Image: N. Mendal Shafer,
“Diagram of the Federal Government and American Union,”
1862 lithograph, from this source.
A shout-out to the Wikimedian who prepped this image
and made it so easy to find—thank you.

RELATED:
Susan Barsy, Parties Made New: Our Critical Elections, Our Polity.
Susan Barsy, A World Without Lincoln, Our Polity.
Paul Finkelman, Lincoln’s Letter to the Editor, New York Times.

Biden’s Arrow Hits Home


Joe Biden has mastered the political stump speech.  Watch the whole of his controversial campaign speech in Danville, Virginia, and you’ll see a great piece of Americana: a politician who knows how to work a crowd, seeking votes in a way that’s entertaining and folksy.  Biden’s allusion to slavery was hardly a gaffe; it was a logical and powerful way to get across a larger point about class and how Republicans have treated it for several decades.

We know Biden’s speech was a big success, because he was immediately excoriated as a dunce and a racist.  Blowback dominated the media for several days.  Romney huffily declared that Democrats had hit a new low and tried to get us to believe that Biden was a dangerous man whose message of division somehow “disgraced” the presidency.

Both sides questioned old Joe’s fitness and utility: Could he fill the presidential shoes if necessary?  Shouldn’t Obama drop him in favor of the sure-fire Hillary?  Democrats behaved predictably, too: instead of championing Biden and endorsing his underlying point, they grew sheepish.  If only they learned unity, the race wouldn’t even be close.

Puncturing the politics of avoidance
Yes, Biden hit a nerve, and he did it by puncturing the politics of avoidance that has been gripping the country.  Ever since the Reagan era, when Republicans managed to yoke together with one seamless ideology the economic interests of the elite with the social and moral concerns of people far more ordinary, class has been diminished as a potent source of political energy.  Republicans wish their supporters to believe that the interests of the wealthy and the less-so are the same.  To the extent that Democrats can pry this apart and present an alternative vision of class in American society, they will gain an important advantage over a Republican party that’s badly weakened already.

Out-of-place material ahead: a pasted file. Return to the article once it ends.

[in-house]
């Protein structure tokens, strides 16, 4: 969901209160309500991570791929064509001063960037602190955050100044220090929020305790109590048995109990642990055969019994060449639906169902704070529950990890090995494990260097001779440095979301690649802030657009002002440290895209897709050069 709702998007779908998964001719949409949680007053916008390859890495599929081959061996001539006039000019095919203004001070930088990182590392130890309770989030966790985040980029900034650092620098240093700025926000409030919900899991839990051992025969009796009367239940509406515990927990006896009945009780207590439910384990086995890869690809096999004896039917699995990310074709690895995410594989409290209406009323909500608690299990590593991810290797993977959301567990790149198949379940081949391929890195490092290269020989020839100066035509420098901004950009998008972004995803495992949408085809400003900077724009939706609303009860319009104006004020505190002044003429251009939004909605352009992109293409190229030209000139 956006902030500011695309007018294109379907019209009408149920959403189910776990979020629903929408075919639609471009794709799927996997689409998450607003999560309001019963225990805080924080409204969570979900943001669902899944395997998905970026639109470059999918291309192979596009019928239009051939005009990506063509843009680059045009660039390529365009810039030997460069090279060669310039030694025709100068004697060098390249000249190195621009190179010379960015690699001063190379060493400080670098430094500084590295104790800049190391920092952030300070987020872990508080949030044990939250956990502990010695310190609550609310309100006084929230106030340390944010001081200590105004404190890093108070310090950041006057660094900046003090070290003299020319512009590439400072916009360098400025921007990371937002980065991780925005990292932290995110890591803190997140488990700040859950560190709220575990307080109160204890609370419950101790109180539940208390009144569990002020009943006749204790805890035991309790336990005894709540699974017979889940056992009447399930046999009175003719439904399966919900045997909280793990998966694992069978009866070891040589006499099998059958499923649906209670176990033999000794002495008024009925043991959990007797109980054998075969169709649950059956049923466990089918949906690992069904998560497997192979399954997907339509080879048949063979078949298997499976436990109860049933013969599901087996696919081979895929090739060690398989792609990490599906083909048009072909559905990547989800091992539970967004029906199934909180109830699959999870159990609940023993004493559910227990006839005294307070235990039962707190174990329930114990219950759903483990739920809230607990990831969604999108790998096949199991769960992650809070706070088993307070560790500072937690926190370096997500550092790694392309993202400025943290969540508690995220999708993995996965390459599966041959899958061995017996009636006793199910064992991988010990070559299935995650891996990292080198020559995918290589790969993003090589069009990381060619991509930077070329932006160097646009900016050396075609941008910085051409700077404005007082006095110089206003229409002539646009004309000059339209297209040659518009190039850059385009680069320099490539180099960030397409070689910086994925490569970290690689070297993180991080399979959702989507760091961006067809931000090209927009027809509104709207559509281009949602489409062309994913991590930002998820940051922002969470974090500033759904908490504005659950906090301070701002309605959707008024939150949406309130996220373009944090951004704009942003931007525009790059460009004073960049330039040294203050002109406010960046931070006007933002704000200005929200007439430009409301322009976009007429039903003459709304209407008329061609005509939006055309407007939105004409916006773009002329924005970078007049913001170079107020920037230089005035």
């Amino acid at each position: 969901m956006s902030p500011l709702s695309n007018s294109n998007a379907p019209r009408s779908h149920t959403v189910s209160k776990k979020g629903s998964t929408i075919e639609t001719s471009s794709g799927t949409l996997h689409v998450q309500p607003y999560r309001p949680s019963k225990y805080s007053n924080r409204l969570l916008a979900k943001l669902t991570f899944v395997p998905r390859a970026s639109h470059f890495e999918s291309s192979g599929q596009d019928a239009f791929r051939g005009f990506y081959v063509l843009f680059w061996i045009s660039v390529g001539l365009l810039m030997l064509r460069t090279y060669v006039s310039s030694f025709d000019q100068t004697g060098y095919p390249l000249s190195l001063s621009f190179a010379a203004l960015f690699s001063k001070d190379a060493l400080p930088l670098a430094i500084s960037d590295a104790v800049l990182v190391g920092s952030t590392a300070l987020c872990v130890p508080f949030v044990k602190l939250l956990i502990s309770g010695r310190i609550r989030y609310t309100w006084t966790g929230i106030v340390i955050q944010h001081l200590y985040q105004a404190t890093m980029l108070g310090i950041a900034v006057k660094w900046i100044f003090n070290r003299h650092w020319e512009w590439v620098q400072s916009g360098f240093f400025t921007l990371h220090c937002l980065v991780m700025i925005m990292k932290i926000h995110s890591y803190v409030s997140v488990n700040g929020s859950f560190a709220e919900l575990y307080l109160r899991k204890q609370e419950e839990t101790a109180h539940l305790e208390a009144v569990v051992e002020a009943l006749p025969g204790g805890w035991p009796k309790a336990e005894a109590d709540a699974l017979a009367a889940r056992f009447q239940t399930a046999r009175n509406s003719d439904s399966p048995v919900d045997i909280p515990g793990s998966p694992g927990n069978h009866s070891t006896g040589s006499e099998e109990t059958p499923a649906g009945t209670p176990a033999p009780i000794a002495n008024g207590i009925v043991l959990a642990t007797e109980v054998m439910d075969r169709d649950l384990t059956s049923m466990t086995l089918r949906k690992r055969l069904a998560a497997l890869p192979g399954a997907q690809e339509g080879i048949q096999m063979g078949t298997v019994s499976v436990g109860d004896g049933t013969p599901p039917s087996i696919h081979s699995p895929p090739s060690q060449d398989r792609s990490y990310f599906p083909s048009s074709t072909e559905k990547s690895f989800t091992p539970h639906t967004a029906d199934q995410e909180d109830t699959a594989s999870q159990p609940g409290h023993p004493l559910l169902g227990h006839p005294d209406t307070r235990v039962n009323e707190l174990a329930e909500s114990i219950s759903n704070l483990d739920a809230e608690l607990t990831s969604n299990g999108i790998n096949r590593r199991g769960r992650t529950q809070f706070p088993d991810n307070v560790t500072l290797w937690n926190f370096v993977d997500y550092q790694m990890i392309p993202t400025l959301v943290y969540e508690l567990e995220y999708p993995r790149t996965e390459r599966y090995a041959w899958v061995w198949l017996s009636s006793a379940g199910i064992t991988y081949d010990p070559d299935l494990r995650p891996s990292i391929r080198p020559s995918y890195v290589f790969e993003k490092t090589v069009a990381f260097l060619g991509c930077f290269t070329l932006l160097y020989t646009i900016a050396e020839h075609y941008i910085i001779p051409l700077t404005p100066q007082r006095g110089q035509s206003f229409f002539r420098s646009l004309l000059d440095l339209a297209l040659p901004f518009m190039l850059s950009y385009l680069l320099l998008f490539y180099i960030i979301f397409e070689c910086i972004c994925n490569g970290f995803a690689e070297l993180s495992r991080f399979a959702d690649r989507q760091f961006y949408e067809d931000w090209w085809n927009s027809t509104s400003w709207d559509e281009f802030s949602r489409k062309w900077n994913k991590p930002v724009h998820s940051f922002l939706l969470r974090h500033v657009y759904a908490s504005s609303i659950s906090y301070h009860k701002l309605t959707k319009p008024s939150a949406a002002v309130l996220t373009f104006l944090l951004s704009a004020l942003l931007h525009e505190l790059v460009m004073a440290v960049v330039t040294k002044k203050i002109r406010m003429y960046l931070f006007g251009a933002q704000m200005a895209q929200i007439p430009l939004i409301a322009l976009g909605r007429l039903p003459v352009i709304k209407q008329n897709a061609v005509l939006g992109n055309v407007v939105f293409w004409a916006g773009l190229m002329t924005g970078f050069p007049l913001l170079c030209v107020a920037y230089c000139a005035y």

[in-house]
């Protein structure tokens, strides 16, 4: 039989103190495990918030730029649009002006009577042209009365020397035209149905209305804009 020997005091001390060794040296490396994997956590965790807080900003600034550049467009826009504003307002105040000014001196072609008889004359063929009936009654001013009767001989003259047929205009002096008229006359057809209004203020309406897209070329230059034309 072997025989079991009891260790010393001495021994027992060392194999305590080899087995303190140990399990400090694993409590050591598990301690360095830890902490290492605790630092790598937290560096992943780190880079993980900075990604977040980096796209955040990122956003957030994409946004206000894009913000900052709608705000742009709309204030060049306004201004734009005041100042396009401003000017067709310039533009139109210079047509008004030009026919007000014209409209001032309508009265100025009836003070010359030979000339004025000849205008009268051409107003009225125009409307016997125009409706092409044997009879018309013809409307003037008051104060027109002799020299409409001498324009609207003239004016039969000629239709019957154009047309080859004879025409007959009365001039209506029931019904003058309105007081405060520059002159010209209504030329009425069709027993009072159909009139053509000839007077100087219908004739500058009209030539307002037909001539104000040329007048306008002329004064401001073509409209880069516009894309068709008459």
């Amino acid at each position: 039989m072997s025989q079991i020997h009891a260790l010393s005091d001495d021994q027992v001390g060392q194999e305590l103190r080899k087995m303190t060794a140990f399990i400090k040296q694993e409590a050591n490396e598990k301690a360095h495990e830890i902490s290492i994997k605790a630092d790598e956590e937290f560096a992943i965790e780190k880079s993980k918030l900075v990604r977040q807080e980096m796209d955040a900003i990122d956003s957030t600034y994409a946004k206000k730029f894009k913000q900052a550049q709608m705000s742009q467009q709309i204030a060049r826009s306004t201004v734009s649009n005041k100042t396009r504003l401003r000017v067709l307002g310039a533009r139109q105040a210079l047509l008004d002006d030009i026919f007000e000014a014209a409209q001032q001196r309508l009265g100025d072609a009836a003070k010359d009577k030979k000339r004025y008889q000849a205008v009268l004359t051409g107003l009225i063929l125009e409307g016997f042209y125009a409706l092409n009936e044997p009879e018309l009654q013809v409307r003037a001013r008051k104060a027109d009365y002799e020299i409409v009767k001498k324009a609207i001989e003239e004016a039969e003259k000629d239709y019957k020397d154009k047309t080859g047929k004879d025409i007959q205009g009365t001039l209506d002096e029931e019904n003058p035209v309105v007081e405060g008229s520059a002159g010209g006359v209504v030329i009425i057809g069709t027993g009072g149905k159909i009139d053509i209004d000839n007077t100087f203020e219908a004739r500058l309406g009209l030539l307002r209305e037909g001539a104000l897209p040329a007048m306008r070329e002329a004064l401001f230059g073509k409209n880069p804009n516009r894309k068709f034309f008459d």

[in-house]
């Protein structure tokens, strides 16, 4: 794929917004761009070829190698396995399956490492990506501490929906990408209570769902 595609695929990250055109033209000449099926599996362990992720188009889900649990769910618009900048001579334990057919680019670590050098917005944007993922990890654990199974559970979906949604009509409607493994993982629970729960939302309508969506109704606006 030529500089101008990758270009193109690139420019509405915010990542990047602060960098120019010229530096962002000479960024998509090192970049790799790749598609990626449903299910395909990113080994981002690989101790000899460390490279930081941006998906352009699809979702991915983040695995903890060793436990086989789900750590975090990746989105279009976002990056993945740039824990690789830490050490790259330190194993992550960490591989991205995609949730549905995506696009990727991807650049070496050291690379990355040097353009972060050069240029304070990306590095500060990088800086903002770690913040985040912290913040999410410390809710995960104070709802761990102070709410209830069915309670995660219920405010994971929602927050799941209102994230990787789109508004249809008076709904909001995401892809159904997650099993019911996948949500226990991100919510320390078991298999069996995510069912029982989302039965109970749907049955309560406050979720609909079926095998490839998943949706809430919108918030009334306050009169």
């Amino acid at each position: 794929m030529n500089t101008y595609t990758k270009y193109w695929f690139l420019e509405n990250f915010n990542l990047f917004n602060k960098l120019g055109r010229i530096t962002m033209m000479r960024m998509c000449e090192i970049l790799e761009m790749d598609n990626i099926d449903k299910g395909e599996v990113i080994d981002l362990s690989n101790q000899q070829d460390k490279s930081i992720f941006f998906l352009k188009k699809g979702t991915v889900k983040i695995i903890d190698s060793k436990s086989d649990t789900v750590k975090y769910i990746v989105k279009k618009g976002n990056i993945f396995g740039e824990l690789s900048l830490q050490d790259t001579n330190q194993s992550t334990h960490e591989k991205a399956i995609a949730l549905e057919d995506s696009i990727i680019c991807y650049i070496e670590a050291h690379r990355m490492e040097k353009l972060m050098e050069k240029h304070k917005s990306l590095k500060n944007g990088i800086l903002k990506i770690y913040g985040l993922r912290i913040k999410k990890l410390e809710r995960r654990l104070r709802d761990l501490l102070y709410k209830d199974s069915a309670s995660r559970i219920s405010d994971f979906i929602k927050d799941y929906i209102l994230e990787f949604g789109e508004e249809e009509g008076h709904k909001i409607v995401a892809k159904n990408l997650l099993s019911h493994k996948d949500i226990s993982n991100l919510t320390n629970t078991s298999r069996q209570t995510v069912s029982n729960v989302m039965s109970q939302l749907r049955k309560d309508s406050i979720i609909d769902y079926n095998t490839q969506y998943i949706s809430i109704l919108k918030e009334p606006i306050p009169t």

After all, this election is not “about jobs” or “the economy,” as Republicans say so blandly: it is about economic inequality and the role of the super-wealthy in our economic life.  It is about whether people like Mitt Romney, who has the whole world as his oyster, care about this nation’s economy and its ordinary people.

Romney would like voters to believe that his interests and theirs are just the same: that, if you feed the interests of his class, all will benefit; the interests of all classes will be served.  If that were the case, the recession would be ending, because American elites can write the script of the unfolding story.  They can decisively aid in restoring the nation’s economic health.  Leaders of America’s corporate class already have far more power than the president to see to it that Americans are more fully employed.

A party that’s drifted from its noble beginnings
Biden’s bald reference to slavery may well have pricked the conscience of Republicans who know how far their party has drifted from its noble beginnings.  In Lincoln’s time, Republicans were not only the champions of abolition: they were devoted to egalitarianism and to securing better economic prospects for lower-class whites.  The most radical Republicans advocated for full racial equality, a bracing proposition given the time.  Republicans were the ones who wanted to discuss such forbidden topics as slavery; it was Democrats who were proponents of silence, who wanted all discussion of “the peculiar institution” gagged.

Yet even then there were Republicans, such as Horace Greeley, who would not join the anti-slavery fight because they doubted whether the nation’s growing free-market system held out a sufficient promise of prosperity to American workers—even when those workers were white.  In the meantime, the persistence of slavery in America proved beyond a doubt that powerful elites, if left to their own devices, could not always be counted on to do the right thing.

Perhaps it was all that history that gave Biden’s arrow such a powerful zing.